Wordless Wednesday: Cacti-ful Yard
When we moved into our home twenty-nine years ago, it was nicely landscaped, with a pine tree and a carob tree and two palm trees in the front yard, juniper bushes lining the driveway, shrubs with red-orange berries climbing between the front windows, and an ornamental plum and four cacti along the front walk. The backyard pool was circled with roses and junipers, and a ring of aloes grew among artfully arranged river rock. Three more palms completed our oasis.
As time passed, plants died, one after another. We tried to keep things growing, but raising our five children was our top priority, and frankly, we were cursed with black thumbs. One palm tree died, then the berry bushes and front yard junipers, then the carob tree. (I was actually happy about the carob, because it dropped these ugly, heavy seed pods that were a pain to clean up.) Two of the cactuses died, but the other two grew into monstrosities. I transplanted the aloes to the front yard, where they thrived and multiplied. I tried brightening up the yard with potted flowers, but the desert heat dried them up. An acacia tree sprang up unbidden, like a weed. I let it grow because, hey, it was green, and it didn’t seem to require any water. Then the pine tree died (also a relief, because it shed needles every time the wind blew). I felt as though our house looked like a blighted abandoned building.
The roses in the back yard passed away early on, because I couldn’t keep up with the aphids. We tired of the junipers and cut them down. After about twenty-five years, my husband gave up dealing with the lawn, and it languished. Another acacia-type tree sprouted in the backyard and proceeded to drop lots of leaves and throw fuzzy green balls into the pool.
The pool, which we had resurfaced in the 1990s, began to deteriorate, as did the cool deck surrounding it.
Years ago, my friend, Janet Waibel, whom I met in Bible study, mentioned she was a landscape architect. I told her someday I would hire her to redo our yard.
Someday came this summer.
The first phase of the work was getting rid of the plants we no longer wanted (as well as an old shed and some junk), replastering the pool, installing a new pool pump, and repairing the cracking pool deck. We also wanted to extend the pool deck, and resurface our covered patio floor to match. Due to delays caused by rains, for a few weeks our backyard looked like this:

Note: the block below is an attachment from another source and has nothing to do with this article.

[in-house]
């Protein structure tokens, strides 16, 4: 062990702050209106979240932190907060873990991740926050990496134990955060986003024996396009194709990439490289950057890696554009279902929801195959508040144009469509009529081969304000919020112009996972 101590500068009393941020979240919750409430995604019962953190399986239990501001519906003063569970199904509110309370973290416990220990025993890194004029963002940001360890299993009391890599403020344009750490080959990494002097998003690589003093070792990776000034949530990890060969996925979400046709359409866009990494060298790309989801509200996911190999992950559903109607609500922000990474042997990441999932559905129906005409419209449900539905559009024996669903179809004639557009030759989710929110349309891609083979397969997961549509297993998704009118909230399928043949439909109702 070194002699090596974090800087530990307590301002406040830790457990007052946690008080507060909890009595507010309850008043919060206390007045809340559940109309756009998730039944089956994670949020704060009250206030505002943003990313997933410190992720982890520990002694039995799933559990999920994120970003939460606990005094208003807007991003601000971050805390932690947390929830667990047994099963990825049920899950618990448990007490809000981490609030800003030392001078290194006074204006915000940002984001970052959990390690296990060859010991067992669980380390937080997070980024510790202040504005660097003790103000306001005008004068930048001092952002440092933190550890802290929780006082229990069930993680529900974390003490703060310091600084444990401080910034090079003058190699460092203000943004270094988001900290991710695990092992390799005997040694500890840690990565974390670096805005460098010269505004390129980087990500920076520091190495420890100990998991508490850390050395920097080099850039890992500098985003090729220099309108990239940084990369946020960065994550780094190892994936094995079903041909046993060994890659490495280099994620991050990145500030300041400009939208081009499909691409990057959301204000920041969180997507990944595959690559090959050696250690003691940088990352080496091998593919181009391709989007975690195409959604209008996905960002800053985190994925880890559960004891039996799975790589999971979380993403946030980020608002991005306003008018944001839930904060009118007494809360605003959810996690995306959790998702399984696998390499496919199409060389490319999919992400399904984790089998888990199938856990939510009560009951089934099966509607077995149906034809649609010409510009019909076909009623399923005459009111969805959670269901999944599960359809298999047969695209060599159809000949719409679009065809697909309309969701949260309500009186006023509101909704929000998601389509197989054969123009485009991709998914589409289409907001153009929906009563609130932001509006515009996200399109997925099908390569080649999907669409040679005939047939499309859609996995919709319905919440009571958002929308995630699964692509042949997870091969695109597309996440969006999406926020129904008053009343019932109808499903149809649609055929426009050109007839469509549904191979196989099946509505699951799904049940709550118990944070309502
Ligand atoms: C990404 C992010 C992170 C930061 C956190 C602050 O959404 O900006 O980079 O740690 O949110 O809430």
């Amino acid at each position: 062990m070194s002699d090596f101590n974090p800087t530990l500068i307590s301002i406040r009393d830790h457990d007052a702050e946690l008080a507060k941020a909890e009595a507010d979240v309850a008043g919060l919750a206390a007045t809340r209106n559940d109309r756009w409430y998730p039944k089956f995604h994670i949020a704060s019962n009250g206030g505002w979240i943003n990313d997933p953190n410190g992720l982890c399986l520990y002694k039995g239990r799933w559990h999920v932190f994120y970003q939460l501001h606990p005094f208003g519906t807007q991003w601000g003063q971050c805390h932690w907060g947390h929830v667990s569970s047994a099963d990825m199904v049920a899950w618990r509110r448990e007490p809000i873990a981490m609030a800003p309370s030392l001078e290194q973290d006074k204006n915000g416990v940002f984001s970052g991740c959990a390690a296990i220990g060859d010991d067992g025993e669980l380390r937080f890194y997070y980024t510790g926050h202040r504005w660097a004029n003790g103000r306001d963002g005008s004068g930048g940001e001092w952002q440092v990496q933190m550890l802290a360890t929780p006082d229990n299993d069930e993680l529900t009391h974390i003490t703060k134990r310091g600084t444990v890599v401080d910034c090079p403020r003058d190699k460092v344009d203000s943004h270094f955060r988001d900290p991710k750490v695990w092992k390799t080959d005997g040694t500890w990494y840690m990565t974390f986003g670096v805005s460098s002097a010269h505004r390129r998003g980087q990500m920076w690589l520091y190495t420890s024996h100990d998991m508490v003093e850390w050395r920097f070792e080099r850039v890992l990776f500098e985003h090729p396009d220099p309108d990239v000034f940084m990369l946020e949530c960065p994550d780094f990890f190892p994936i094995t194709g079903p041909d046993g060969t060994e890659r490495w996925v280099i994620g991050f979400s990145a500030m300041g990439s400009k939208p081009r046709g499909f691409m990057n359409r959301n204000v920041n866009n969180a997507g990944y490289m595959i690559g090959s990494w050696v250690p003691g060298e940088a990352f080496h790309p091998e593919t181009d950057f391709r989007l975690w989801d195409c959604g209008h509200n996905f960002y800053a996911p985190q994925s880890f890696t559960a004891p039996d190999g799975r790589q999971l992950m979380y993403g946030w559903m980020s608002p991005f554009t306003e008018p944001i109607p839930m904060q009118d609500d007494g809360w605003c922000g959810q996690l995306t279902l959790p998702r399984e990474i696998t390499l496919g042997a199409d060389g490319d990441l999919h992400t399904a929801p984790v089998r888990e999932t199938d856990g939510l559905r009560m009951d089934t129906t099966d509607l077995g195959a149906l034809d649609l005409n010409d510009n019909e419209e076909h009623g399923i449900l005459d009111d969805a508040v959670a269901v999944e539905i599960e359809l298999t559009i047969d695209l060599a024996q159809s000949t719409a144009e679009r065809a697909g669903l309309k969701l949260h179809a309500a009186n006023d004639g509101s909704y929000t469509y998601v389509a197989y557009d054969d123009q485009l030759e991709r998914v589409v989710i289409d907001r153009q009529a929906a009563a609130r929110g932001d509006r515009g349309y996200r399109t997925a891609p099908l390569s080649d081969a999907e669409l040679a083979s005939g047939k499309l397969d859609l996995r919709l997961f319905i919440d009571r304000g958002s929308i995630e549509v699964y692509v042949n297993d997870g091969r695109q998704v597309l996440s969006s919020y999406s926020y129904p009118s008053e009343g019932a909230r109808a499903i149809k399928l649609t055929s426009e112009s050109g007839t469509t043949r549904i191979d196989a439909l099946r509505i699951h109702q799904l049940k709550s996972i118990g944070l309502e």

After the pool received its new tile and plaster, an irrigation system went in. And then, the magic day when the plants arrived!
If it had been up to me, I would have put in a couple of bushes and a marigold bed. But my landscape architect came up with a much lusher design. She chose plants that don’t require a lot of maintenance. It is so much more than I ever imagined it could be.
We have several of these blue bell plants in the front and back:
We have three new trees in the front: an orange tree, and two of these Mexican bird of paradise:
We also have tecoma “gold star” in the front and back yards:
These before pictures show what our overgrown organ pipe and prickly pear cactuses used to look like:
The landscapers took a central portion of the organ pipe cactus and tranplanted it in the front yard:
Transplanting the prickly pear didn’t go so well; they gave us a new baby one (it will grow and multiply):
For twenty-nine years, and especially when the kids were young, I wanted a brick path on both sides of the driveway. Now that five muddy little pairs of feet climbing into the minivan are no longer an issue, I finally have my wish:
On the other side of the driveway, along the wall separating our front yard from the entrance to the utility alley, we now have plants that will eventually form a nice screen.
One day my friend, the landscape architect, was here during a downpour, and I showed her a problem we were having with run-off from the roof gutter over the entryway. See the downspout? That area along the left side of the picture would overflow, forming big muddy puddles on the front walk as the water sought lower ground. My friend designed a solution. The landscapers dug a tunnel under the sidewalk and filled it with coarse rock. Now the run-off will give the orange tree an extra-good soaking.
We now have a small but lush grassy area in the backyard. (I am now in charge of mowing it.)
We have several red Mexican bird of paradise plants in the backyard and the front.
We have a new lemon tree and a grapefruit tree in the backyard. We will have lemons this December.
We have two hibiscus plants in the backyard.
We have several ruellia front and back.
Our newly finished pool and deck look so pristine. Staked near the back wall of the yard are vines known as cat’s claw, which will eventually climb along the wall.
We bought new cushions for our twenty-nine-year-old patio chairs. Don’t they look pretty? One late afternoon I took a dip in the pool and sat and read on the patio. I looked up and saw a hummingbird zipping from flower to flower. Life is good.
We bought a new gazebo, which I’d just finished assembling before I snapped the picture; that’s why the ladder is still sitting under it. We had an older gazebo that didn’t really fit on the old pool deck. One corner sat on patio blocks. I’m so glad to have a proper surface now.
The finishing touch is landscape lighting.
The underwater pool light changes colors!
We feel so blessed. The yard has been transformed into a relaxing resort-like retreat. We could never have pulled this off ourselves. Landscape architects are like magicians. Maybe you’ll want to hire Waibel & Associates to design your landscaping.